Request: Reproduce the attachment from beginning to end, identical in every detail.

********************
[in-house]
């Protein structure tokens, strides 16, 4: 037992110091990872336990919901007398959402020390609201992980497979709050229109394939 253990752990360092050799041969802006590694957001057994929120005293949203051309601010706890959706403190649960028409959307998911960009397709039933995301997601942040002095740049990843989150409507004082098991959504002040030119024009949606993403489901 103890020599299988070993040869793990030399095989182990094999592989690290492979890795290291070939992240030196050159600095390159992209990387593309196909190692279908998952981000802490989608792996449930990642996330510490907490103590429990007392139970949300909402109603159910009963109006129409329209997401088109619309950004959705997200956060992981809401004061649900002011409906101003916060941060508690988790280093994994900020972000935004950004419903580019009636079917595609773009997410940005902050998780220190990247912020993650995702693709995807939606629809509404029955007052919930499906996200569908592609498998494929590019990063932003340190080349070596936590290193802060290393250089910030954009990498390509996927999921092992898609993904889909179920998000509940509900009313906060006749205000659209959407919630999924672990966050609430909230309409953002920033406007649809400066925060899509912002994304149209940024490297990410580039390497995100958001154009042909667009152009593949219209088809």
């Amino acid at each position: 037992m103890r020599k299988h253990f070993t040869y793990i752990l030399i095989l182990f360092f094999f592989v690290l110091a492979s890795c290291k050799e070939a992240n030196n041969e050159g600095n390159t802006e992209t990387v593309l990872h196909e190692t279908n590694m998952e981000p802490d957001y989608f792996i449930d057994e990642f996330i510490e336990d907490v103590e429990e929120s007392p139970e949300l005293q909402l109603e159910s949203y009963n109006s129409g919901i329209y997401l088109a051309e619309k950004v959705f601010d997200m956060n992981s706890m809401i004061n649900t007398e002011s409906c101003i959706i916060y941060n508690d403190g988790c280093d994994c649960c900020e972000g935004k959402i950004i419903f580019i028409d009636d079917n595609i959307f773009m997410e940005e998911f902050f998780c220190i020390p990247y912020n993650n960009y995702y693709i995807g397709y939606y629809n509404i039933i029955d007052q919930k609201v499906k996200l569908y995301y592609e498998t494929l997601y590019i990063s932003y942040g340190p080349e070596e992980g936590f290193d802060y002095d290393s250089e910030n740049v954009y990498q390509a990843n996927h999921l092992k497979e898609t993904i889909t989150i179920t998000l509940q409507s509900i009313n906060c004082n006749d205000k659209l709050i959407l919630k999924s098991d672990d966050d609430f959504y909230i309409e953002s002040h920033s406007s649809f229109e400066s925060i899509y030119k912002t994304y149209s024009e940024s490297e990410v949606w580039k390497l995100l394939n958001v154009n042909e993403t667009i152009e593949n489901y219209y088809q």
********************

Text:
[in-house]
């Protein structure tokens, strides 16, 4: 037992110091990872336990919901007398959402020390609201992980497979709050229109394939 253990752990360092050799041969802006590694957001057994929120005293949203051309601010706890959706403190649960028409959307998911960009397709039933995301997601942040002095740049990843989150409507004082098991959504002040030119024009949606993403489901 103890020599299988070993040869793990030399095989182990094999592989690290492979890795290291070939992240030196050159600095390159992209990387593309196909190692279908998952981000802490989608792996449930990642996330510490907490103590429990007392139970949300909402109603159910009963109006129409329209997401088109619309950004959705997200956060992981809401004061649900002011409906101003916060941060508690988790280093994994900020972000935004950004419903580019009636079917595609773009997410940005902050998780220190990247912020993650995702693709995807939606629809509404029955007052919930499906996200569908592609498998494929590019990063932003340190080349070596936590290193802060290393250089910030954009990498390509996927999921092992898609993904889909179920998000509940509900009313906060006749205000659209959407919630999924672990966050609430909230309409953002920033406007649809400066925060899509912002994304149209940024490297990410580039390497995100958001154009042909667009152009593949219209088809």
């Amino acid at each position: 037992m103890r020599k299988h253990f070993t040869y793990i752990l030399i095989l182990f360092f094999f592989v690290l110091a492979s890795c290291k050799e070939a992240n030196n041969e050159g600095n390159t802006e992209t990387v593309l990872h196909e190692t279908n590694m998952e981000p802490d957001y989608f792996i449930d057994e990642f996330i510490e336990d907490v103590e429990e929120s007392p139970e949300l005293q909402l109603e159910s949203y009963n109006s129409g919901i329209y997401l088109a051309e619309k950004v959705f601010d997200m956060n992981s706890m809401i004061n649900t007398e002011s409906c101003i959706i916060y941060n508690d403190g988790c280093d994994c649960c900020e972000g935004k959402i950004i419903f580019i028409d009636d079917n595609i959307f773009m997410e940005e998911f902050f998780c220190i020390p990247y912020n993650n960009y995702y693709i995807g397709y939606y629809n509404i039933i029955d007052q919930k609201v499906k996200l569908y995301y592609e498998t494929l997601y590019i990063s932003y942040g340190p080349e070596e992980g936590f290193d802060y002095d290393s250089e910030n740049v954009y990498q390509a990843n996927h999921l092992k497979e898609t993904i889909t989150i179920t998000l509940q409507s509900i009313n906060c004082n006749d205000k659209l709050i959407l919630k999924s098991d672990d966050d609430f959504y909230i309409e953002s002040h920033s406007s649809f229109e400066s925060i899509y030119k912002t994304y149209s024009e940024s490297e990410v949606w580039k390497l995100l394939n958001v154009n042909e993403t667009i152009e593949n489901y219209y088809q």